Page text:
In the wonderful world we call school sports in Yellowknife, there was but one flickering light left in the wilderness.
One small yet huge event which brings together the city like no other.
The battle between one school which has Jesus on its side versus the school which says Jesus needs a Falcon.
But not even those two could stop what’s happened to scholastic sports in the capital.
There will be no Wade Hamer Challenge Cup this year, the annual hockey reunion between Sir John Franklin and St. Pat’s High Schools. The decision to put the kibosh on proceedings this year was made on Feb. 1 after both schools met to see what the options were and what sort of game could be held under the restrictions put forth by the Office of the Chief Public Health Officer.
Peter Curran, who helps organize things on the Sir John Franklin end, said it was just too late in the school year to make it happen.
“We’re already in second semester for this school year and it wouldn’t have been able to happen the way we would want it to,” he said.
Rob Hart, who works with St. Pat’s, said both schools wanted to wait until Feb. 3 to tell the students.
The game, which is traditionally held each November, is one of the highlights of not just the annual school sports season but the annual sport season in general, drawing hundreds of fans from both schools to the Multiplex.
Last year’s game was pushed back to February in order to have it during the Hockey Day in Canada festivities.
The original plan was to have it back in its original time slot in November but restrictions on group numbers at the Multiplex due to Covid-19 caused organizers to look at this coming March as a possibility.
Hart said both sides had a meeting in January over Zoom to see what could be done in order to have a game of some kind.
“We wanted to have something official and not a 3-on-3-type of thing,” he said. “We wanted a game with official rosters and how we could go about doing that so we bounced some ideas off of each other and came up with what we thought could work.”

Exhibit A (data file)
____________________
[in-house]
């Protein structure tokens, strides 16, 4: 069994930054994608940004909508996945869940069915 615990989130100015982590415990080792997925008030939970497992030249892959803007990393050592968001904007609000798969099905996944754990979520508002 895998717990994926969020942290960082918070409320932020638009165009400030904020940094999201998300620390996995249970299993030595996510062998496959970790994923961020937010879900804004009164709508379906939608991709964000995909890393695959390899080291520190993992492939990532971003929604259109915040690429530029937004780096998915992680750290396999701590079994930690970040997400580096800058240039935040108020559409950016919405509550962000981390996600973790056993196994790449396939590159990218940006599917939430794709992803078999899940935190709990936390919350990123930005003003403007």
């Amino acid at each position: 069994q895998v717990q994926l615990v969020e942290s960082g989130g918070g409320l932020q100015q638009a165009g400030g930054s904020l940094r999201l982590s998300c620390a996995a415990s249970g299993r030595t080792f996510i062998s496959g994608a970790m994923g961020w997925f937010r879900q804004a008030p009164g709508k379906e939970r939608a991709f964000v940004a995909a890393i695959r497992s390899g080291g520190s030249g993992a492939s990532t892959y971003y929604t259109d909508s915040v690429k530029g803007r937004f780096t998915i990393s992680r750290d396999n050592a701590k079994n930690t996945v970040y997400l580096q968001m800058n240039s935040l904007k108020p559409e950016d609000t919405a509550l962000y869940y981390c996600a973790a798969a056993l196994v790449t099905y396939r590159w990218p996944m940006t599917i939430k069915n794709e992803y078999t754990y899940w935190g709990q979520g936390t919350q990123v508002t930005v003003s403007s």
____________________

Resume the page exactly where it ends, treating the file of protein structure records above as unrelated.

After talking with the city about ice availability and to the YK Minor Hockey Association about schedules, Curran said several scenarios were drafted with a final submission sent to Protect NWT for its perusal.
“We knew it was never going to be a traditional game, especially this year,” he said. “We knew it would be scaled back but we still wanted it to be meaningful and as full as possible, knowing we wouldn’t be able to put 1,000 or so people in the arena.”
Protect NWT replied late last month, he added, with the news that it wouldn’t happen the way both schools wanted it to.
“We were told we couldn’t host the game the way we wanted to but we were welcome to re-submit a revised plan,” he said. “We thought about moving the game to April because that would give us time to do some prep work, get in some practices and work out the scheduling but we agreed that it had to be a sound game. Nothing wrong with shinny, but it has to be a proper game and it just wouldn’t work with the numbers where they are right now.”
“We asked for some accommodations and they just weren’t given,” added Hart. “The chief public health officer’s job is to take care of us and that’s what she was doing.”
Curran said the students’ response to the news was one of disappointment.
“The kids have been asking and the parents have been, too,” he said. “We felt the worst for the Grade 12 kids because this would have been their final year playing in the game. They were asking us if we thought of this or that and, of course, we told them we did.”
To help soften the blow of the cancellation, both schools hosted a celebration of sorts where some senior players were honoured for their years of service to the game.
Curran said there is every intention to have the game return this coming November in its regularly-scheduled time slot.
“There’s the continued interest in the game so we’ll get back up and running as soon as we can,” he said.
Hart said the hardest thing about cancelling things this year is knowing how much of a community event it really is.
“It means so much for so many people because it is so special,” he said. “It’s a bonding event for both schools and it makes us better friends. The kids all want to win and there’s the teasing afterward but it’s all about school pride and pride in the community. We did our best to make it happen but it’s just another addition to a disappointing year.”